BoostCommit : 
Subject: [Boostcommit] svn:boost r73724  sandbox/numpy/libs/numpy/doc
From: ankitdaf_at_[hidden]
Date: 20110814 02:49:08
Author: ankitdaf
Date: 20110814 02:49:08 EDT (Sun, 14 Aug 2011)
New Revision: 73724
URL: http://svn.boost.org/trac/boost/changeset/73724
Log:
Added nonunit strides example
Text files modified:
sandbox/numpy/libs/numpy/doc/ndarray.rst  46 ++++++++++++++++++++++++++++++++++
1 files changed, 40 insertions(+), 6 deletions()
Modified: sandbox/numpy/libs/numpy/doc/ndarray.rst
==============================================================================
 sandbox/numpy/libs/numpy/doc/ndarray.rst (original)
+++ sandbox/numpy/libs/numpy/doc/ndarray.rst 20110814 02:49:08 EDT (Sun, 14 Aug 2011)
@@ 4,7 +4,7 @@
The Boost.Numpy library exposes quite a few methods to create ndarrays. ndarrays can be created in a variety of ways, include empty arrays and zero filled arrays.
ndarrays can also be created from arbitrary python sequences as well as from data and dtypes.
This tutorial will introduce you to some of the ways in which you can create ndarrays.
+This tutorial will introduce you to some of the ways in which you can create ndarrays. The methods covered here include creating ndarrays from arbitrary Python sequences, as well as from C++ containers, using both unit and nonunit strides
First, as before, initialise the necessary namepaces and runtimes ::
@@ 43,18 +43,52 @@
Create a shape, and strides, needed by the function ::
 p::tuple shape = p::make_tuple(2,2) ;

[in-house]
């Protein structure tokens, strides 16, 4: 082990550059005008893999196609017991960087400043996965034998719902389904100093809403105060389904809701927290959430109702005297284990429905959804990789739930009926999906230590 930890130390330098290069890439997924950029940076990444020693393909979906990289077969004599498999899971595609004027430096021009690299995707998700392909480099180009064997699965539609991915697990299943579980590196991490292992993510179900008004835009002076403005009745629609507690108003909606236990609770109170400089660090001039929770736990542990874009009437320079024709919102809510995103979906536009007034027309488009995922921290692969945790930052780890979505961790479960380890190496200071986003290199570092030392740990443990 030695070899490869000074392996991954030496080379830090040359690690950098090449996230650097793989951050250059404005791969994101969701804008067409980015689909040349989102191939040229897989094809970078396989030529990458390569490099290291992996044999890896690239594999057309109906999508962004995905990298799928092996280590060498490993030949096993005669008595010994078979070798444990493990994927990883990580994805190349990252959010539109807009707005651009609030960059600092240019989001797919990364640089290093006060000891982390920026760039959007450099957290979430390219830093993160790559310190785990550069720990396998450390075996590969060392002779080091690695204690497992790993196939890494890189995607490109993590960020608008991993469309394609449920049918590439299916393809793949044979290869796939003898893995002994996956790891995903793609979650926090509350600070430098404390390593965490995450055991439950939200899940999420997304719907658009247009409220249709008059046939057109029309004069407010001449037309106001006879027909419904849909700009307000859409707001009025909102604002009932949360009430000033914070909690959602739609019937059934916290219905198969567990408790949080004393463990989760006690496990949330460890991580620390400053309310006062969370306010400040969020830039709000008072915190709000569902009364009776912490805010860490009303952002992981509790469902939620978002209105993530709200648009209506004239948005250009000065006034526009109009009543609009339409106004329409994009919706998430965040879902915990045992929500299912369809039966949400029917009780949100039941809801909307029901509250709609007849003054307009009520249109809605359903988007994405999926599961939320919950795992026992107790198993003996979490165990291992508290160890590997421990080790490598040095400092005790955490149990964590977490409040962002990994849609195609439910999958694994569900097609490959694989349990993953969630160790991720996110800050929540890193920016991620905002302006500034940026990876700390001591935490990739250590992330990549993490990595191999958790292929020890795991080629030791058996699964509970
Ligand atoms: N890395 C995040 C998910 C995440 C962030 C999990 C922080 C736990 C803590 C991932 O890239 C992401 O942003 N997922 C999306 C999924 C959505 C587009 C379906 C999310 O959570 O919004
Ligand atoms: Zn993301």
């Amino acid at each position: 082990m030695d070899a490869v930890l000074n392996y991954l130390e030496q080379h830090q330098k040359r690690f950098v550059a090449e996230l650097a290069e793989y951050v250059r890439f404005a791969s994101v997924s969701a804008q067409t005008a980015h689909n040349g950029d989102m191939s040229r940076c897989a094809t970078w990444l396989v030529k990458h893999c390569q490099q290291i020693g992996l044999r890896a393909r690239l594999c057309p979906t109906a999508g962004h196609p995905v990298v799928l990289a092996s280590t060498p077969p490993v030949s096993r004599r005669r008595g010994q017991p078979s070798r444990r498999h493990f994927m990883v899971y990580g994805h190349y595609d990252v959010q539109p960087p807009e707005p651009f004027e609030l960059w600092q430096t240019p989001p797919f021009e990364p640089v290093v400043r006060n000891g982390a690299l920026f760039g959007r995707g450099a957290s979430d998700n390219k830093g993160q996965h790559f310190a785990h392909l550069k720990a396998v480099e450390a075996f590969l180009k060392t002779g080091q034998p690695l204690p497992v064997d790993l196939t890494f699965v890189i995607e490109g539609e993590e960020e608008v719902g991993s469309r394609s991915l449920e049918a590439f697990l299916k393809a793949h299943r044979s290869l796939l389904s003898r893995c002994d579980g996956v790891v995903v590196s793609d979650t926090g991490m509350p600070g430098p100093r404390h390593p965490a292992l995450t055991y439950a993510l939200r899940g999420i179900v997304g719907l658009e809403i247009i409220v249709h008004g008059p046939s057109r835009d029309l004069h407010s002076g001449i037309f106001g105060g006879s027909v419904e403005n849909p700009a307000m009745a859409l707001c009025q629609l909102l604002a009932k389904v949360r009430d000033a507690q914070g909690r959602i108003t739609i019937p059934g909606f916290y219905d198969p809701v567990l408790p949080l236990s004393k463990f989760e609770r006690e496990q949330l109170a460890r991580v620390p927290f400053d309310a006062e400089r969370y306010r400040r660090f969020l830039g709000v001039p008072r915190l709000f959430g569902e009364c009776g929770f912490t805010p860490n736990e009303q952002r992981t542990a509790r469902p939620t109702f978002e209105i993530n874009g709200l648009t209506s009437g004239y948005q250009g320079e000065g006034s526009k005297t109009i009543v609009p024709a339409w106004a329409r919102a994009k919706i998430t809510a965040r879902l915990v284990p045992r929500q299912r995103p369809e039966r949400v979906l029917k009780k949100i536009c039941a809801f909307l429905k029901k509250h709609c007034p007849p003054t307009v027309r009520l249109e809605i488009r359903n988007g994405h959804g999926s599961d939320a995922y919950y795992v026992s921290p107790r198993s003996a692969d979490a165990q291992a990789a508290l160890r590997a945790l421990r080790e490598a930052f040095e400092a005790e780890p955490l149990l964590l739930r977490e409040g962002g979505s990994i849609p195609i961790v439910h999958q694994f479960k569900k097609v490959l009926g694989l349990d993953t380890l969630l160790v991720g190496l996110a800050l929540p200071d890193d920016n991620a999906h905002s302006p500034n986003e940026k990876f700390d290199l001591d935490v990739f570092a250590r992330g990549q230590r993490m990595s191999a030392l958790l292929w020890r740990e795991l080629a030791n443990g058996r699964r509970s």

p::tuple strides = p::make_tuple(strides(data)) ;
+ p::tuple shape = p::make_tuple(4) ;
+ p::tuple stride = p::make_tuple(4) ;
+
+Here, shape is 1x4 , and the stride is also 4.
+A stride is the number of bytes that must be travelled to get to the next desired element while constructing the ndarray. Here, the size of the "int" is 32 bits and hence, the stride is 4 to access each element.
The function also needs an owner, to keep track of the data array passed. Passing none is dangerous ::
 p::object owner ;
+ p::object own ;
The from_data function takes the data array, datatype,shape,stride and owner as arguments and returns an ndarray ::
 np::ndarray data_ex1 = np::from_data(data,dt, shape,strides,owner);
+ np::ndarray data_ex1 = np::from_data(data,dt, shape,stride,own);
}
+Now let's print the ndarray we created ::
+
+ std::cout << "Single dimensional array ::" << std::endl << p::extract < char const * > (p::str(data_ex)) << std::endl ;
+
+Let's make it a little more interesting. Lets make an 3x2 ndarray from a multidimensional array using nonunit strides
+
+First lets create a 3x4 array of 8bit integers ::
+
+ uint8_t mul_data[][4] = {{1,2,3,4},{5,6,7,8},{1,3,5,7}};
+
+Now let's create an array of 3x2 elements, picking the first and third elements from each row . For that, the shape will be 3x2.
+The strides will be 4x2 i.e. 4 bytes to go to the next desired row, and 2 bytes to go to the next desired column ::
+ shape = p::make_tuple(3,2) ;
+ stride = p::make_tuple(4,2) ;
+
+Get the numpy dtype for the builtin 8bit integer data type ::
+ np::dtype dt1 = np::dtype::get_builtin<uint8_t>();
+Now lets first create and print out the ndarray as is.
+Notice how we can pass the shape and strides in the function directly, as well as the owner. The last part can be done because we don't have any use to
+manipulate the "owner" object ::
+
+ np::ndarray mul_data_ex = np::from_data(mul_data,dt1, p::make_tuple(3,4),p::make_tuple(4,1),p::object());
+ std::cout << "Original multi dimensional array :: " << std::endl << p::extract < char const * > (p::str(mul_data_ex)) << std::endl ;
+
+Now create the new ndarray using the shape and strides and print out the array we created using nonunit strides ::
+
+ mul_data_ex = np::from_data(mul_data,dt1, shape,stride,p::object());
+ std::cout << "Selective multidimensional array :: "<<std::endl << p::extract < char const * > (p::str(mul_data_ex)) << std::endl ;
+
+Note : The from_data method will throw "error_already_set" if the number of elements dictated by the shape and the corresponding strides don't match
+
+}
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